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NAPLES, Italy — There’s nothing unofficial about a ship’s deck log. Governed by naval regulation and watched over by the ship’s navigation department, deck logs are the permanent, day-to-day record of a commissioned Navy vessel’s life.

Entries cover nearly every aspect of a ship’s operation and are always written with block letters in a terse, matter-of-fact sort of way.

Always, that is, except for the first deck log entry of the new year. On most ships, the midnight entry is traditionally written as a poem.

The deck log entry for USS La Salle, the Sixth Fleet flag ship, for Jan. 1, 2004 begins:

Once upon a midnight dreary, while I pondered, weak and weary

Over many a quaint and curious volume of forgotten lore,

While I nodded, nearly napping, suddenly there came a tapping,

As of someone gently rapping, it was the OOD standing there as before.

He asked, “Have you filled out my deck log? This must be done I implore —

Only this and nothing more.”

Quartermasters are the Navy’s navigation specialists, and when a ship is under way they make deck log entries for the officer of the deck, who is in charge of driving the ship.

“These deck logs are very important,” said Cmdr. Jeremy Gillespie, director of the Naval Historical Center’s Naval Warfare Division. “They tell the story of the lives of the Navy’s ships. They show what we do, an accumulation of who we are and what we have done for our nation.”

The La Salle deck log continues:

Ah, distinctly I remember it was in the bleak December

And each separated dying ember wrought its ghost upon the floor

Eagerly I wished the morrow; — vainly I had tried to borrow

A poem or there is no tomorrow — for tomorrow is two thousand — four

It has been one long year, where lives were lost in the second Gulf War

Remembered here forever more.

And the silken sad insecure we must write a poem to endure

Each month, the logs are sent to the Naval Historical Center in Washington, D.C. The center stores the records for 30 years before turning them over to the National Archives and Records Administration.

Gillespie made his comments in a news release about the move of the deck logs to a new facility at the Washington Navy Yard. According to the release, the center received about 3,600 deck logs this year.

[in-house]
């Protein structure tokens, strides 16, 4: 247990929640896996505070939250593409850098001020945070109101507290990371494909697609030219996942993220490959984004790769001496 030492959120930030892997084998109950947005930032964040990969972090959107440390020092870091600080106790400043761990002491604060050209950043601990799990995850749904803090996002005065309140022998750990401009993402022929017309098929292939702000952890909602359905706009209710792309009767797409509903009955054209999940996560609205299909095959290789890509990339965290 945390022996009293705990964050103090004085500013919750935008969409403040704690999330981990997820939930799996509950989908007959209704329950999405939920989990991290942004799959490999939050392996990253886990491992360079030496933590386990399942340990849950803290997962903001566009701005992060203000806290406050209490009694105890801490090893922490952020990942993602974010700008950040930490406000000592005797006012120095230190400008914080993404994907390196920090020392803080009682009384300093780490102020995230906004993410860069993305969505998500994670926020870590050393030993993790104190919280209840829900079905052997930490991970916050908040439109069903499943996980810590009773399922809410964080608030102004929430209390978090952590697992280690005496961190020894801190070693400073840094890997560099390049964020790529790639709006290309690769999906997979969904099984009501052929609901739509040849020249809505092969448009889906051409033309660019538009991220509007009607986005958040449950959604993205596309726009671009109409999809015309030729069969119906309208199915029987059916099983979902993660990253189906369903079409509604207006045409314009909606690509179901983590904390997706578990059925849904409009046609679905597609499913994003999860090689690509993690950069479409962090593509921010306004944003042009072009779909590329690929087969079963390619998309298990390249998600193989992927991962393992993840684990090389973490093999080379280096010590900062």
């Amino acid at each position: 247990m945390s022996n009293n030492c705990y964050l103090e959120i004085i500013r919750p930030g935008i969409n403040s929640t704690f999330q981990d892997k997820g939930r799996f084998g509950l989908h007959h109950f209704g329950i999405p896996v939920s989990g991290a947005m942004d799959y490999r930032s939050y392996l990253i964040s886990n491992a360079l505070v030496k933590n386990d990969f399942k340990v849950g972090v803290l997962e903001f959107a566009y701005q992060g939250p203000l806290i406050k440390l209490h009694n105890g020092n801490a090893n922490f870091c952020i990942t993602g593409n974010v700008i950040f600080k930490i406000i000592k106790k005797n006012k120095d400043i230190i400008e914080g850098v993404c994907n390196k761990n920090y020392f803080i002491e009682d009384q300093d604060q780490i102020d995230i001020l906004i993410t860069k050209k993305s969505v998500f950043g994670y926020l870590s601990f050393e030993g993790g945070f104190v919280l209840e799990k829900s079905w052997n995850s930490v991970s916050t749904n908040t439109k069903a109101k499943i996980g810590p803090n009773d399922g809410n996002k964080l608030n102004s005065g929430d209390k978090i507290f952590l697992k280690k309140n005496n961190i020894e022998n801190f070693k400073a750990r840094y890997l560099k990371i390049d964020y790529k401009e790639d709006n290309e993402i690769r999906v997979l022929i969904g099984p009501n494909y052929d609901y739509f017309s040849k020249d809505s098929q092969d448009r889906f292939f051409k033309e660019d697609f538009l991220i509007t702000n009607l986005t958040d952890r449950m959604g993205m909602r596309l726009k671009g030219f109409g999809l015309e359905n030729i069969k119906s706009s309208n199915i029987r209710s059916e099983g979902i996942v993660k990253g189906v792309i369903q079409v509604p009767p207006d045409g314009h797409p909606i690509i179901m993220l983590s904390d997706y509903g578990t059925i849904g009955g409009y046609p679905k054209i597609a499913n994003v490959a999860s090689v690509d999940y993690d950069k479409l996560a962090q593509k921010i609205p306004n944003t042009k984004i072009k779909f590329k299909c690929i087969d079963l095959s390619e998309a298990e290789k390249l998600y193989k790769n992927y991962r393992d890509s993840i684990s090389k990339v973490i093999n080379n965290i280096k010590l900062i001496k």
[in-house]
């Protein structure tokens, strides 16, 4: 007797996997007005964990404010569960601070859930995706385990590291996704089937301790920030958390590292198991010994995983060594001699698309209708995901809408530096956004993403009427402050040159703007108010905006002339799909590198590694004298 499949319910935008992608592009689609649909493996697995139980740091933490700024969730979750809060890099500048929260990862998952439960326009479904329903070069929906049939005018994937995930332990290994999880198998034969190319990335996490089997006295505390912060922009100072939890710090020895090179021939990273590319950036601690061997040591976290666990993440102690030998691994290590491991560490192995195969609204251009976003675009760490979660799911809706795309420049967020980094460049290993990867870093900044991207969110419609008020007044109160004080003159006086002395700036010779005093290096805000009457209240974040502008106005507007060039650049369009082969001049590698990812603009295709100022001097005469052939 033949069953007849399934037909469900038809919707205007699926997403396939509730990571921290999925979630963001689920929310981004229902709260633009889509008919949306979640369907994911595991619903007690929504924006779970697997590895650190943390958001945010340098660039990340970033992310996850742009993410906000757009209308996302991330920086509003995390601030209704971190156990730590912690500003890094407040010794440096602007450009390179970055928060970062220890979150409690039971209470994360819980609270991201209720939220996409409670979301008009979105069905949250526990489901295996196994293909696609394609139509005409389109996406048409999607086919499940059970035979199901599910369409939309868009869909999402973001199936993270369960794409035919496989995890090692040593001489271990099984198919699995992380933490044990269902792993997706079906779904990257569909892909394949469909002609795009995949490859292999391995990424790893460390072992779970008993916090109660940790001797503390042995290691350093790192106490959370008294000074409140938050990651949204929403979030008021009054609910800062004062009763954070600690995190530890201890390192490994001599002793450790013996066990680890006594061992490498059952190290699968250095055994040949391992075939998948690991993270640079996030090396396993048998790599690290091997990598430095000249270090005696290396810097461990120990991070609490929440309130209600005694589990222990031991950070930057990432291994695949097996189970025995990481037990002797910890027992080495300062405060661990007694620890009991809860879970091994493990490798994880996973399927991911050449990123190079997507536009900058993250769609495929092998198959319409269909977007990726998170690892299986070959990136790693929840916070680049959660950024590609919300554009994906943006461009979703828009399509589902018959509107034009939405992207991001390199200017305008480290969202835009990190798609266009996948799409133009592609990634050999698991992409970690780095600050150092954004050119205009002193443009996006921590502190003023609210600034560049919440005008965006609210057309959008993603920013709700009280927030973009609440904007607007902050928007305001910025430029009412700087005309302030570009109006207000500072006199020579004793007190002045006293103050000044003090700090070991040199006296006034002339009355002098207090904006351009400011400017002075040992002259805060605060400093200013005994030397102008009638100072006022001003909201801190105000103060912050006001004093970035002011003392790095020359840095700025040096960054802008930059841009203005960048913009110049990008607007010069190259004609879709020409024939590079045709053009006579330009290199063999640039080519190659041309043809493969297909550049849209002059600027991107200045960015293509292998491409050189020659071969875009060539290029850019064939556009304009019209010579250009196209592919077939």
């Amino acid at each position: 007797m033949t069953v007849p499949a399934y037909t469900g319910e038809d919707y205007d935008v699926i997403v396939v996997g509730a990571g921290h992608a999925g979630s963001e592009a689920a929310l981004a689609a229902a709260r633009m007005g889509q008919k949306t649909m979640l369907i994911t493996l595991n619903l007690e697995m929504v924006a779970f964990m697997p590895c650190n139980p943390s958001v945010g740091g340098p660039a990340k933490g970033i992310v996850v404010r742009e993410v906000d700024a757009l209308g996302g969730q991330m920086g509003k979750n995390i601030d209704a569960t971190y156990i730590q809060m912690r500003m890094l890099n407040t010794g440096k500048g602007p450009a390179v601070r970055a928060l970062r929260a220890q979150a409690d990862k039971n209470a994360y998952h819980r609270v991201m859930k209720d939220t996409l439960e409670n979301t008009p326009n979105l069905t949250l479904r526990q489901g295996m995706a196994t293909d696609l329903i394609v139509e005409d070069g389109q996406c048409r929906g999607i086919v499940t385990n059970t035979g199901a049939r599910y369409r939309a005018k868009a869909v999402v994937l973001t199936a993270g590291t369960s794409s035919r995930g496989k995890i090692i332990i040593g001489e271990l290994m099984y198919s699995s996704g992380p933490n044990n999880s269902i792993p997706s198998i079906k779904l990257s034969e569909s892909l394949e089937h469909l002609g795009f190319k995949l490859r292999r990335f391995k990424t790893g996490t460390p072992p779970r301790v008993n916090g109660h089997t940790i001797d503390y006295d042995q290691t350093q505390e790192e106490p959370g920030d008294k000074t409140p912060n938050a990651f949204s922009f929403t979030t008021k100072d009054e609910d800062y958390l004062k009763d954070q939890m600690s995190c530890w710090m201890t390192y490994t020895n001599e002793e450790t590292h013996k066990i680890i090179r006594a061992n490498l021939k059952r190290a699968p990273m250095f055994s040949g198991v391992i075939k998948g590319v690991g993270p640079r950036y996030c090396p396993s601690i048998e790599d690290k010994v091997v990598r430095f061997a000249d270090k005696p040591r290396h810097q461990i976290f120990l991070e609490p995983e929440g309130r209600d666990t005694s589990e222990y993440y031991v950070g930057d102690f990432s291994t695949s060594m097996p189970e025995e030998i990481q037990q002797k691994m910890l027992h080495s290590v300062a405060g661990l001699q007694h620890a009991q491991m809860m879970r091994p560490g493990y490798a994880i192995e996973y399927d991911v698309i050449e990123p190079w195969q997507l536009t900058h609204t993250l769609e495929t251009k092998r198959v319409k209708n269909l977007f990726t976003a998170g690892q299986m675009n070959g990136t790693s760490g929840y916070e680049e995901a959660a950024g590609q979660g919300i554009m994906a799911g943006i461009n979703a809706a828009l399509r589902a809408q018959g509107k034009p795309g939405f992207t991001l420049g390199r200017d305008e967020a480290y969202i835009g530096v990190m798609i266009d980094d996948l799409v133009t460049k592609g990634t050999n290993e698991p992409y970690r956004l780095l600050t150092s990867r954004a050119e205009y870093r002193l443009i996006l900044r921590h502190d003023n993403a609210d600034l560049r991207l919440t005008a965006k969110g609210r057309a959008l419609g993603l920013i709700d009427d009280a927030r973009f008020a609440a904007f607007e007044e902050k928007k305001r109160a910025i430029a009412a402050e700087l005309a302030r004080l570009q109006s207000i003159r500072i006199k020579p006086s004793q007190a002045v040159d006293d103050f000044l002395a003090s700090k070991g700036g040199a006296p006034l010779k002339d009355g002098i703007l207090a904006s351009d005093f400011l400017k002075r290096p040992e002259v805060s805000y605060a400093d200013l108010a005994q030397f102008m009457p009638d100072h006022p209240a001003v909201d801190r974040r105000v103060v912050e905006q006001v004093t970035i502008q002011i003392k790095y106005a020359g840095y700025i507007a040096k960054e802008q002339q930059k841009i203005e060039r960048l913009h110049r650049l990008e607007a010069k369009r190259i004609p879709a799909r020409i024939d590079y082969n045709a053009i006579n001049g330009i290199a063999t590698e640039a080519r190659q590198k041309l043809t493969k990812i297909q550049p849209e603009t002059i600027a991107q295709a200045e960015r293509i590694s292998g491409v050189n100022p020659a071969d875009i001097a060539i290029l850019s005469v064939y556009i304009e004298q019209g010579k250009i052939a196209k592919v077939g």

Ships have kept deck logs since the early days of the U.S. Navy and the poetic New Year’s entry has been around for at least 67 years.

Robert Cressman, head of the Naval Historical Center Ship’s History Branch in Washington, said the earliest New Year’s deck log poem he can recollect is from the aircraft carrier USS Ranger on Jan. 1, 1937.

“This was the only time they did this in their entire career,” he said. Cressman recently published a book on the Ranger, which was in commission from 1934 to 1946. It was the first Navy ship built specifically as an aircraft carrier.

Cressman says the center has files with many New Year’s deck log entries, and the center is researching New Year’s deck log entries from Vietnam-era ships.

Copies of some New Year deck log entries from as far back as World War II are posted on the Internet, most on the Web sites of ship reunion groups.

Some ships leave the New Year’s deck log’s composition up to the person making the actual entry. Other crews prepare it beforehand and enter it when midnight comes around. Either way, it’s the only time when a ship’s deck log takes on a little personality.

Petty Officer 2nd Class Wesley Russell and Seaman Nikolas Appel, both quartermasters, wrote this year’s deck log entry for the USS Cole. The guided-missile destroyer is on its first deployment since a suicide boat bomb damaged the ship and killed 17 sailors in October 2000.

In their deck log entry, they reminisce about Cole’s attack, shipyard experience and current deployment.

The year of ’03 has come to an end

Sit back and listen to a story, my friend.

The story of Mighty Warship COLE,

And her survival of the “Big Black Hole.”

The entry also carries the necessities set down in the Navy’s nearly 50-page instruction that governs what goes into a ship’s deck log.

The Cole’s New Year’s entry notes the ship’s speed, course and location in the Ionian Sea and who its operational commanders are.

So here we are in the Ionian Sea,

Destroyer 67, as bad as can be.

DESRON 18, a part we are,

Sailing the seas, near and far.

Our course 045T, Speed 7 knots,

Our plant full steam, our guns ready with shots.

…

One last comment, to the terrorists, before I leave,

The message we send should be clear to see.

In honor of our shipmates lost in the blast,

Remember our motto “17 Reasons To Kick Your Ass.”

Decklog, Jan. 1, 1942

The New Year’s Day entry as it was written for heavy cruiser Houston on Jan. 1, 1942:

Steaming on course one zero eight,

Enroute Port Darwin to Torres Strait.

The standard compass reads one two three

(the degaussing increases the error you see).

ALDEN, WHIPPLE, and EDSALL; destroyers lean,

About us form an inner sound screen.

Seven, six, three and two are the boilers we need

For fifteen knots, which is standard speed.

To keep from sinking (and that’s no joke)

Material is in condition “Yoke.”

The guns in condition of readiness TWO,

Are waiting to sink any ship named Maru.

While all is dark as the ace of spades,

As a means of protection from enemy raids.

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